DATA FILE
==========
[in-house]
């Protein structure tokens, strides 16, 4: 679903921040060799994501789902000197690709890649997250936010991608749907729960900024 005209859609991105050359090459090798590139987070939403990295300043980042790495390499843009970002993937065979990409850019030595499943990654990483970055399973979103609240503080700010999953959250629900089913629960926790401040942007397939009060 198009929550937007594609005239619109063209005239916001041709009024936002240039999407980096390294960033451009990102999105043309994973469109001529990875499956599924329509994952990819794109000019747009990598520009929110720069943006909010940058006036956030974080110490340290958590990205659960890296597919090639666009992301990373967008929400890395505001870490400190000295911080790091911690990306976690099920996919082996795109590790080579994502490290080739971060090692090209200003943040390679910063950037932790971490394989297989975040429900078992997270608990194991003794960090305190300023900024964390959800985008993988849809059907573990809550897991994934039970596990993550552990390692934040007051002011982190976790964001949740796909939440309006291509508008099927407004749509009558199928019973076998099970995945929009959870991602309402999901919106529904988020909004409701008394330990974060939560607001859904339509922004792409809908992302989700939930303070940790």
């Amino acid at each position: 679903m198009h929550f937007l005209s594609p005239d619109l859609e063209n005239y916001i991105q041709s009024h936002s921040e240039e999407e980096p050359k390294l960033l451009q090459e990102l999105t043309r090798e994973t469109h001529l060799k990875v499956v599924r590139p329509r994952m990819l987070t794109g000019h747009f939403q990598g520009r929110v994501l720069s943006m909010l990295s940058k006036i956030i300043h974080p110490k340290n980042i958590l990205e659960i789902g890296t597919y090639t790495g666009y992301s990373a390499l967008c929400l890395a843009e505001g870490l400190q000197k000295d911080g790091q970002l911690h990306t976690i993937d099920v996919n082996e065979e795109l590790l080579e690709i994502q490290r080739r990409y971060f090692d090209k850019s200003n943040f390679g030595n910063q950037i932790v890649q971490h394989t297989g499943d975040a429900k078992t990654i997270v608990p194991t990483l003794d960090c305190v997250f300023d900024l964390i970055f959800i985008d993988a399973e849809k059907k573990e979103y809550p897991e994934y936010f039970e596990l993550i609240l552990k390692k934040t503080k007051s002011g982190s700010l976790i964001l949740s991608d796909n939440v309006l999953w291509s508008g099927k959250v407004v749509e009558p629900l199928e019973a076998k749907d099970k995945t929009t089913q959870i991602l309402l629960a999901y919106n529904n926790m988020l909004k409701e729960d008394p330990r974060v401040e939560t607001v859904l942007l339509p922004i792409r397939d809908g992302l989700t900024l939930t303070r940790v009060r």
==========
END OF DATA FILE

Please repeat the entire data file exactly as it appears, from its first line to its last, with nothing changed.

[in-house]
């Protein structure tokens, strides 16, 4: 679903921040060799994501789902000197690709890649997250936010991608749907729960900024 005209859609991105050359090459090798590139987070939403990295300043980042790495390499843009970002993937065979990409850019030595499943990654990483970055399973979103609240503080700010999953959250629900089913629960926790401040942007397939009060 198009929550937007594609005239619109063209005239916001041709009024936002240039999407980096390294960033451009990102999105043309994973469109001529990875499956599924329509994952990819794109000019747009990598520009929110720069943006909010940058006036956030974080110490340290958590990205659960890296597919090639666009992301990373967008929400890395505001870490400190000295911080790091911690990306976690099920996919082996795109590790080579994502490290080739971060090692090209200003943040390679910063950037932790971490394989297989975040429900078992997270608990194991003794960090305190300023900024964390959800985008993988849809059907573990809550897991994934039970596990993550552990390692934040007051002011982190976790964001949740796909939440309006291509508008099927407004749509009558199928019973076998099970995945929009959870991602309402999901919106529904988020909004409701008394330990974060939560607001859904339509922004792409809908992302989700939930303070940790």
């Amino acid at each position: 679903m198009h929550f937007l005209s594609p005239d619109l859609e063209n005239y916001i991105q041709s009024h936002s921040e240039e999407e980096p050359k390294l960033l451009q090459e990102l999105t043309r090798e994973t469109h001529l060799k990875v499956v599924r590139p329509r994952m990819l987070t794109g000019h747009f939403q990598g520009r929110v994501l720069s943006m909010l990295s940058k006036i956030i300043h974080p110490k340290n980042i958590l990205e659960i789902g890296t597919y090639t790495g666009y992301s990373a390499l967008c929400l890395a843009e505001g870490l400190q000197k000295d911080g790091q970002l911690h990306t976690i993937d099920v996919n082996e065979e795109l590790l080579e690709i994502q490290r080739r990409y971060f090692d090209k850019s200003n943040f390679g030595n910063q950037i932790v890649q971490h394989t297989g499943d975040a429900k078992t990654i997270v608990p194991t990483l003794d960090c305190v997250f300023d900024l964390i970055f959800i985008d993988a399973e849809k059907k573990e979103y809550p897991e994934y936010f039970e596990l993550i609240l552990k390692k934040t503080k007051s002011g982190s700010l976790i964001l949740s991608d796909n939440v309006l999953w291509s508008g099927k959250v407004v749509e009558p629900l199928e019973a076998k749907d099970k995945t929009t089913q959870i991602l309402l629960a999901y919106n529904n926790m988020l909004k409701e729960d008394p330990r974060v401040e939560t607001v859904l942007l339509p922004i792409r397939d809908g992302l989700t900024l939930t303070r940790v009060r």